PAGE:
Burn a cross in the yard of a Black neighbor and you have committed a hate crime. Deface a local mosque or temple and you commit a hate crime but beat someone up solely because s/he is gay-as of today, that’s not a hate crime under federal law. That should soon change, however.
The U.S. House has overwhelmingly approved legislation adding crimes motivated by sexual orientation to the list of federally prohibited hate crimes. Activists have tried to enact such a law for the last 11 years. Each time they were thwarted by President Bush, conservative legislators or the inability to agree on language.
As both a law enforcement officer and prosecutor for much of my life, I frequently saw the aftermath of hate crimes. It wasn’t until 2002, however, when I witnessed a hate crime first hand. While driving across the Kennebec
River in Augusta, Maine. I observed three young men hurl bottles at a feeble, old homeless woman crossing the bridge with a shopping cart. I arrested those boys. In their twisted minds, she was “guilty” of being old and unemployed.
The court thought otherwise, enhancing their sentences because the crime was motivated by hatred. The behavior I witnessed that afternoon was pure evil; it was a hate crime.
Enhancing sentences if the crime is a so called hate crime makes perfect sense to most. Unless the victim is gay, bisexual or transgendered.
As a society, we have no problems enhancing penalties for people who abuse the elderly. We have little tolerance for skinheads and KKK-type behaviors and, thankfully, most of us do not have the religious bias that leads to mass violence and even genocide in other parts of the world. But getting the votes needed to protect gays from physical harm has taken more than a decade.
it is interesting to revisit history and see where the legislation really began. Although there had been talk about protecting gays from hate crimes for many years, the move to include sexual orientation as a protected class did not gain momentum until 1998. That year, Matthew Wayne Shepard was tortured and murdered near Laramie, Wyoming, because he was gay. His death, and the subsequent prosecution of his attackers, gripped the nation for several weeks.
Friends described Shepard as an optimistic young man who could relate to anyone. But his life was anything but easy. According to published reports, his torture and murder was not the only time he suffered from a vicious hate crime. Apparently, while on a high school trip to Morocco just a couple years earlier he was beaten and raped.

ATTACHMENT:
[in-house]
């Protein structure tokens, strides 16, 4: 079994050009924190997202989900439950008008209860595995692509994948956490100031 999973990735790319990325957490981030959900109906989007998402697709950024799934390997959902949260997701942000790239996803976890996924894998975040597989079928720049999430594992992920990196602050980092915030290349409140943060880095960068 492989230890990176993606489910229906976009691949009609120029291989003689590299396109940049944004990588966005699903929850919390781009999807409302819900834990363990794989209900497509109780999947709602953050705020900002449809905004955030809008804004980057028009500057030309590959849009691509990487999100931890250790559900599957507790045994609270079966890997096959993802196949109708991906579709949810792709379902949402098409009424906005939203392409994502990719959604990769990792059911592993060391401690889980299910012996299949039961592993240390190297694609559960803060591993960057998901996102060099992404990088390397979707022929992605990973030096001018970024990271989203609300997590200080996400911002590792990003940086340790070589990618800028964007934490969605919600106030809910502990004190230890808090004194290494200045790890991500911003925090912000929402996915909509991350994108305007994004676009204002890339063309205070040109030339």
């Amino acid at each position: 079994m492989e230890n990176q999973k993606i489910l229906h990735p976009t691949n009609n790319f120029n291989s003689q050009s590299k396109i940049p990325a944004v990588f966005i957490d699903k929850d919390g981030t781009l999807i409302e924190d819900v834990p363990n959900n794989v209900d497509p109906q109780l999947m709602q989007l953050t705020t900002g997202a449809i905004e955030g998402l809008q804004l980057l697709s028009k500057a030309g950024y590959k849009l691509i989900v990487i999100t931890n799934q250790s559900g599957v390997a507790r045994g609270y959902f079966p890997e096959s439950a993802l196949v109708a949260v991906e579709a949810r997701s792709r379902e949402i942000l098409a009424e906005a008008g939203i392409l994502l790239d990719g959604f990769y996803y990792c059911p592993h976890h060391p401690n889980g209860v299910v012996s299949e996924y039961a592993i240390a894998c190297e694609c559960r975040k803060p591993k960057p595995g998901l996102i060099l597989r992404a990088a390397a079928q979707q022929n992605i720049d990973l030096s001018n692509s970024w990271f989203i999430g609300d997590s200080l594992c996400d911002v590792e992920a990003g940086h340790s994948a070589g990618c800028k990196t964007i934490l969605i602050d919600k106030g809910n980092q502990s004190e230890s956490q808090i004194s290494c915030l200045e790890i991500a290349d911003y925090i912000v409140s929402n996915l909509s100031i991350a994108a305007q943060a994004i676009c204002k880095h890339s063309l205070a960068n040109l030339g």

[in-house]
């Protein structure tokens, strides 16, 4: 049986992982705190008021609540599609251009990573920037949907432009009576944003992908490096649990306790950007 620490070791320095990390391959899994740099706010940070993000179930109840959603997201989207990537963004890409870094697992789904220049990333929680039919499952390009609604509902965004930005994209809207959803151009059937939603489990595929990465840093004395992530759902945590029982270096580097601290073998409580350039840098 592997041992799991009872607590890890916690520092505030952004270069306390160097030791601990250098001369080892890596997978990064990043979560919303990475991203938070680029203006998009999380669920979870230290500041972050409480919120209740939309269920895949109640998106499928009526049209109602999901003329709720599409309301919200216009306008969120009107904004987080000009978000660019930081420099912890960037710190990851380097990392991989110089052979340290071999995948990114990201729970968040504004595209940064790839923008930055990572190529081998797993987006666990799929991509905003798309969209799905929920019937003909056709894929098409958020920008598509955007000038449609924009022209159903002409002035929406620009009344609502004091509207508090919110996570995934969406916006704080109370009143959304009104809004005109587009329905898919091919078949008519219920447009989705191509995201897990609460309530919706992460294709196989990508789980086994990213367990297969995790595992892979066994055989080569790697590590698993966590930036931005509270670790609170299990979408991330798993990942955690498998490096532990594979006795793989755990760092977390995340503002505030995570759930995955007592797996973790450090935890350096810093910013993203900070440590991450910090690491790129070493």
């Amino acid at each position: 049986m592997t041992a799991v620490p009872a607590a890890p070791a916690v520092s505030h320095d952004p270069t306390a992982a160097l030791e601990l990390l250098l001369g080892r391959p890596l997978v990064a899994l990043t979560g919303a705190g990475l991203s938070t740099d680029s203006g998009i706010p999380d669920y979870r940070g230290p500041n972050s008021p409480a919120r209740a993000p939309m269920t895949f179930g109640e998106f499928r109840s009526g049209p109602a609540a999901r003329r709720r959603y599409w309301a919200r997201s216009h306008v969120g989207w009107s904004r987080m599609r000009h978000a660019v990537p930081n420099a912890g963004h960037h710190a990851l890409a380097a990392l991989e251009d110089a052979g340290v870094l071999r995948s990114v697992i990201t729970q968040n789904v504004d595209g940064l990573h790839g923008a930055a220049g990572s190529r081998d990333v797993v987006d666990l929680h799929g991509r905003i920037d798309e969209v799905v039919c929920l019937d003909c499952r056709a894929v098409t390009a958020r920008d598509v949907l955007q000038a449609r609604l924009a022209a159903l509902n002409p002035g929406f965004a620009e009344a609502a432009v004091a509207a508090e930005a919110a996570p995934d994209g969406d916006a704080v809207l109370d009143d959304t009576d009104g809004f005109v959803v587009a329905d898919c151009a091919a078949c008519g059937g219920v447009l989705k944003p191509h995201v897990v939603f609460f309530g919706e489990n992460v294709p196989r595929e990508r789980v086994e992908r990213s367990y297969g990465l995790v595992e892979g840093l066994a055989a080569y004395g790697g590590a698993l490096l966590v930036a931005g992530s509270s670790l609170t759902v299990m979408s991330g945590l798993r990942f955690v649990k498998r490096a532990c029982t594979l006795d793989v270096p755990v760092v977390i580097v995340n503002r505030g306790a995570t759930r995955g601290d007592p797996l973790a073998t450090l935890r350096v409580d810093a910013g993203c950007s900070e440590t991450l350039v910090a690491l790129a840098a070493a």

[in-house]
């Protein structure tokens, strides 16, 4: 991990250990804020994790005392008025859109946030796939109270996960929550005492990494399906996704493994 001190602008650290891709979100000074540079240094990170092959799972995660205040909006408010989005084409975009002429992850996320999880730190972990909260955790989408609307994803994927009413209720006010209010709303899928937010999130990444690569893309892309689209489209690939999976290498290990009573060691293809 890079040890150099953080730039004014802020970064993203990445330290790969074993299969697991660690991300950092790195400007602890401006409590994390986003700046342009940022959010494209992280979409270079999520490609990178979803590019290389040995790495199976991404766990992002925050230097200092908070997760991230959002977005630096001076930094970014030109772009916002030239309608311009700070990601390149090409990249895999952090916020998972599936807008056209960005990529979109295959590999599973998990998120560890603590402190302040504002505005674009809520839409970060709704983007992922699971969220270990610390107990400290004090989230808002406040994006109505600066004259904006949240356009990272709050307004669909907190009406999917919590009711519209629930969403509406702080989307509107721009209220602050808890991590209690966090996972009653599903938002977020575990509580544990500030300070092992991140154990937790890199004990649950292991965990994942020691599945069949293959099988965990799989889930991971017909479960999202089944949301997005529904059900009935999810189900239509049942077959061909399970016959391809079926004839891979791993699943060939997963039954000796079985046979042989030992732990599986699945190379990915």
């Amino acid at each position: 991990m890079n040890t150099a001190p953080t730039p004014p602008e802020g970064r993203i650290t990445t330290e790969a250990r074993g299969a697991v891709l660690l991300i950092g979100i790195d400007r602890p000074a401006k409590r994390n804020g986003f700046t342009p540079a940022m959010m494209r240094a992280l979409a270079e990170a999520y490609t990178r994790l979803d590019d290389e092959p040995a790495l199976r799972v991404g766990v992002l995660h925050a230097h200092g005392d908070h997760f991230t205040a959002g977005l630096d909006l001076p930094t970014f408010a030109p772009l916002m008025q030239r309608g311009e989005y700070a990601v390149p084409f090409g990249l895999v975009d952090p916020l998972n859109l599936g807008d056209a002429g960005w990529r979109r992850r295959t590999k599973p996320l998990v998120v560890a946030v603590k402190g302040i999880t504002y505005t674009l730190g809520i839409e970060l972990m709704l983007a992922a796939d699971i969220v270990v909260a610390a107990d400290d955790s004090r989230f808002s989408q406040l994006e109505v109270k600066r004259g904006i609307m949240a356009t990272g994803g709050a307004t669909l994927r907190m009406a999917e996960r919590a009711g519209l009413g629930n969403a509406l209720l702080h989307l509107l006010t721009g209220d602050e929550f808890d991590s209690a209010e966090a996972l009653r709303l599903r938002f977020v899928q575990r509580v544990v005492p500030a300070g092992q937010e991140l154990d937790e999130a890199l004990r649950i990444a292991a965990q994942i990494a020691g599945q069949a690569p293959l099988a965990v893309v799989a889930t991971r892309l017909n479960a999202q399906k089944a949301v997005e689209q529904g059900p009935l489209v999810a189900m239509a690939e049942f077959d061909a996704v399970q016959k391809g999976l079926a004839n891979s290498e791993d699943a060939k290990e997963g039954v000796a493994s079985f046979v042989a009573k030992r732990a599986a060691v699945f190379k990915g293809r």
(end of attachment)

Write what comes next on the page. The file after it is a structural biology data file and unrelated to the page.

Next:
It was not until his death in October 1998 that his plight became known. Shortly after midnight on Oct. 7, 1998, Shepard accepted a ride from two local men. He was discovered 18 hours later after he had been beaten, robbed, pistol-whipped, tortured, tied to a fence and left to die. Shepard never regained consciousness. He died from his injuries days later, on Oct. 12.
The trial of Shepard’s attackers took many twists and turns. At one point, his attackers tried to raise a “gay panic defense;” that is, they claimed to be driven to temporary insanity by alleged sexual advances by Shepard.
The jury saw through that specious argument, however. Ultimately, one of his attackers pleaded guilty and the other was found guilty of felony murder after trial. Both men are serving life sentences.
Immediately after Shepard’s death, many called for Wyoming to enact its own hate-crimes law based on sexual orientation. The bill failed after a 30-30 tie in the Wyoming House of Representatives. President Bill Clinton renewed federal efforts at passing similar legislation a year later, in 1999. The bill passed but was ultimately killed in a conference committee. Years later, then-President George W. Bush indicated he might veto a similar bill.
In April 2009, the Matthew Shepard Act was debated on the floor of the House. With Matthew’s mother in the gallery, Rep. Virginia Foxx of North Carolina called the hate-crime labeling of Matt’s murder a hoax.
Unfortunately, legislative efforts to protect gays from assault failed for the last decade-until now.
The Senate is expected to easily pass the measure and President Obama has promised to sign the bill.
Published blog comments on the current bill find that roughly one-third of the people commenting are hardened conservatives or simply anti-gay. Another third simply misunderstand the legislation and mistakenly believe it will prohibit the ability to preach or speak out against homosexuality.
Prohibiting the beatings, assaults and murder of people because of their race, religion or sexual orientation is a far cry from regulating free speech or one’s opinion. Rep. Tom Price, a conservative Republican, called the legislation a “disgrace” and said it amounted to creating “thought crimes.”
Personally, many would call such narrow-minded thinking an absolute disgrace. The new legislation isn’t about being gay or straight. It is not about the pros and cons of gay marriage. It’s about simply about protecting people from physical harm because of their values or beliefs. Discrimination based on sexual orientation has long been against the law in many jurisdictions. Once the Matthew Shepard Act is signed into law, committing a crime against someone simply because he or she is gay will soon be a hate crime anywhere in the nation.
Of note is how the bill is drafted. Congress wrote the law in a neutral fashion. The legislation protects against bias based on sexual orientation, not because one is gay. Under the law, a group of gays who beat a person because he or she was straight would also be guilty of a hate crime. It’s hard to argue that as drafted the law promotes homosexuality as several commentators have suggested. It simply favors people who wish their personal choice and privacy to be respected.